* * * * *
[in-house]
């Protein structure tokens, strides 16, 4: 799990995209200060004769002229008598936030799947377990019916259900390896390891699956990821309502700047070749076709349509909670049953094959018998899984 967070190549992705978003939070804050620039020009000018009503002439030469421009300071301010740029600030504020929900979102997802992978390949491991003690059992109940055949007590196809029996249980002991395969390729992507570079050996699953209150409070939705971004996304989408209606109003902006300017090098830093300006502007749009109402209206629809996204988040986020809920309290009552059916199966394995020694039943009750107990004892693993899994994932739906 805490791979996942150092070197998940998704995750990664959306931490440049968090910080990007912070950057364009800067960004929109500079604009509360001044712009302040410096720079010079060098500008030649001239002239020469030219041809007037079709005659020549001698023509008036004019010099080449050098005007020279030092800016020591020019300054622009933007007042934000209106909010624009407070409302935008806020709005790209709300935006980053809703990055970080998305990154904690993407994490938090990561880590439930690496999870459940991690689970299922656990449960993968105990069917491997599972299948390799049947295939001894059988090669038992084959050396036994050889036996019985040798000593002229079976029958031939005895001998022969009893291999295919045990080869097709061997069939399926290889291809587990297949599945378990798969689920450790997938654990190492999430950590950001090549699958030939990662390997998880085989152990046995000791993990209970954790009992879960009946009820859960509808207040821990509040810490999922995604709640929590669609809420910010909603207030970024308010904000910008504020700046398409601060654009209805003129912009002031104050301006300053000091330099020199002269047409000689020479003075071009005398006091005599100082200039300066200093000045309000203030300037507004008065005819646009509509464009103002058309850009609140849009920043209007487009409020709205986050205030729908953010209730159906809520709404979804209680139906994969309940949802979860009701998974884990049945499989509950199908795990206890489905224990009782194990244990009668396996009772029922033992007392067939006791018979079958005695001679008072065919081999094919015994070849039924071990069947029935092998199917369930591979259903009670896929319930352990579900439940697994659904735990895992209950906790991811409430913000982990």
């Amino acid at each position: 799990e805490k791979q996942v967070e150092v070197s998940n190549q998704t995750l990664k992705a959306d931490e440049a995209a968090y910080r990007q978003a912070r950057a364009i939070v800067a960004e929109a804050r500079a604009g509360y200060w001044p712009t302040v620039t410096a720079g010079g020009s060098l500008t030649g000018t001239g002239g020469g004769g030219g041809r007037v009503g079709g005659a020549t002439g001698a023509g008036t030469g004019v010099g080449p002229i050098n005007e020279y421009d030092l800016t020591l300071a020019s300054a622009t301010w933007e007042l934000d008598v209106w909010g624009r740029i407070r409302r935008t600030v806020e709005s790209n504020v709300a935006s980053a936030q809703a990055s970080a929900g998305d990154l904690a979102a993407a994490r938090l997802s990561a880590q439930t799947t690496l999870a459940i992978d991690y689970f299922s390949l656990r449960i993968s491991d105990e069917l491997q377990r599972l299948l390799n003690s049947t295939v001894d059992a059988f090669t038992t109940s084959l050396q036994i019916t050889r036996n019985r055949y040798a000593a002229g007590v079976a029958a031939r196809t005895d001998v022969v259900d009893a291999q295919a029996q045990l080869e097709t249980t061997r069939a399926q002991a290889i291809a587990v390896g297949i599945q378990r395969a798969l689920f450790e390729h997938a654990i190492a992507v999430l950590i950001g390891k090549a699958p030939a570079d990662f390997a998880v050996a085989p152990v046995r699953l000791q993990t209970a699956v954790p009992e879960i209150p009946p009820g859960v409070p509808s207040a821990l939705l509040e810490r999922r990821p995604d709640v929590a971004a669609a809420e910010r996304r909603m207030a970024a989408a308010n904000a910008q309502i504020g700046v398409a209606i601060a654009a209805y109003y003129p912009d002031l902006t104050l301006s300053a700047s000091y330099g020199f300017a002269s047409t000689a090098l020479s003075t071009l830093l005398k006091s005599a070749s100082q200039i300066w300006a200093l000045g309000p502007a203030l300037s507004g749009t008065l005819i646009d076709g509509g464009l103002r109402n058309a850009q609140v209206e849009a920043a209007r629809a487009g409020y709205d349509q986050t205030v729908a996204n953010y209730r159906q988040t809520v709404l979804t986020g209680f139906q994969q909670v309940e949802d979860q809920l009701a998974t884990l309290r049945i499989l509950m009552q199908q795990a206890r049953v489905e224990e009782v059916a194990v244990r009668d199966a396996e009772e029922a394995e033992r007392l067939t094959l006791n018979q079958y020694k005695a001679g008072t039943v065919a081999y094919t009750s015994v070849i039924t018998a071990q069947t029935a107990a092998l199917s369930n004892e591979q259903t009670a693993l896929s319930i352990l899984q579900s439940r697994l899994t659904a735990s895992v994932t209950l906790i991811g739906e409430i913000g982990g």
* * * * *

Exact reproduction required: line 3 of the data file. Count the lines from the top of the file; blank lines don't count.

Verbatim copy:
């Amino acid at each position: 799990e805490k791979q996942v967070e150092v070197s998940n190549q998704t995750l990664k992705a959306d931490e440049a995209a968090y910080r990007q978003a912070r950057a364009i939070v800067a960004e929109a804050r500079a604009g509360y200060w001044p712009t302040v620039t410096a720079g010079g020009s060098l500008t030649g000018t001239g002239g020469g004769g030219g041809r007037v009503g079709g005659a020549t002439g001698a023509g008036t030469g004019v010099g080449p002229i050098n005007e020279y421009d030092l800016t020591l300071a020019s300054a622009t301010w933007e007042l934000d008598v209106w909010g624009r740029i407070r409302r935008t600030v806020e709005s790209n504020v709300a935006s980053a936030q809703a990055s970080a929900g998305d990154l904690a979102a993407a994490r938090l997802s990561a880590q439930t799947t690496l999870a459940i992978d991690y689970f299922s390949l656990r449960i993968s491991d105990e069917l491997q377990r599972l299948l390799n003690s049947t295939v001894d059992a059988f090669t038992t109940s084959l050396q036994i019916t050889r036996n019985r055949y040798a000593a002229g007590v079976a029958a031939r196809t005895d001998v022969v259900d009893a291999q295919a029996q045990l080869e097709t249980t061997r069939a399926q002991a290889i291809a587990v390896g297949i599945q378990r395969a798969l689920f450790e390729h997938a654990i190492a992507v999430l950590i950001g390891k090549a699958p030939a570079d990662f390997a998880v050996a085989p152990v046995r699953l000791q993990t209970a699956v954790p009992e879960i209150p009946p009820g859960v409070p509808s207040a821990l939705l509040e810490r999922r990821p995604d709640v929590a971004a669609a809420e910010r996304r909603m207030a970024a989408a308010n904000a910008q309502i504020g700046v398409a209606i601060a654009a209805y109003y003129p912009d002031l902006t104050l301006s300053a700047s000091y330099g020199f300017a002269s047409t000689a090098l020479s003075t071009l830093l005398k006091s005599a070749s100082q200039i300066w300006a200093l000045g309000p502007a203030l300037s507004g749009t008065l005819i646009d076709g509509g464009l103002r109402n058309a850009q609140v209206e849009a920043a209007r629809a487009g409020y709205d349509q986050t205030v729908a996204n953010y209730r159906q988040t809520v709404l979804t986020g209680f139906q994969q909670v309940e949802d979860q809920l009701a998974t884990l309290r049945i499989l509950m009552q199908q795990a206890r049953v489905e224990e009782v059916a194990v244990r009668d199966a396996e009772e029922a394995e033992r007392l067939t094959l006791n018979q079958y020694k005695a001679g008072t039943v065919a081999y094919t009750s015994v070849i039924t018998a071990q069947t029935a107990a092998l199917s369930n004892e591979q259903t009670a693993l896929s319930i352990l899984q579900s439940r697994l899994t659904a735990s895992v994932t209950l906790i991811g739906e409430i913000g982990g």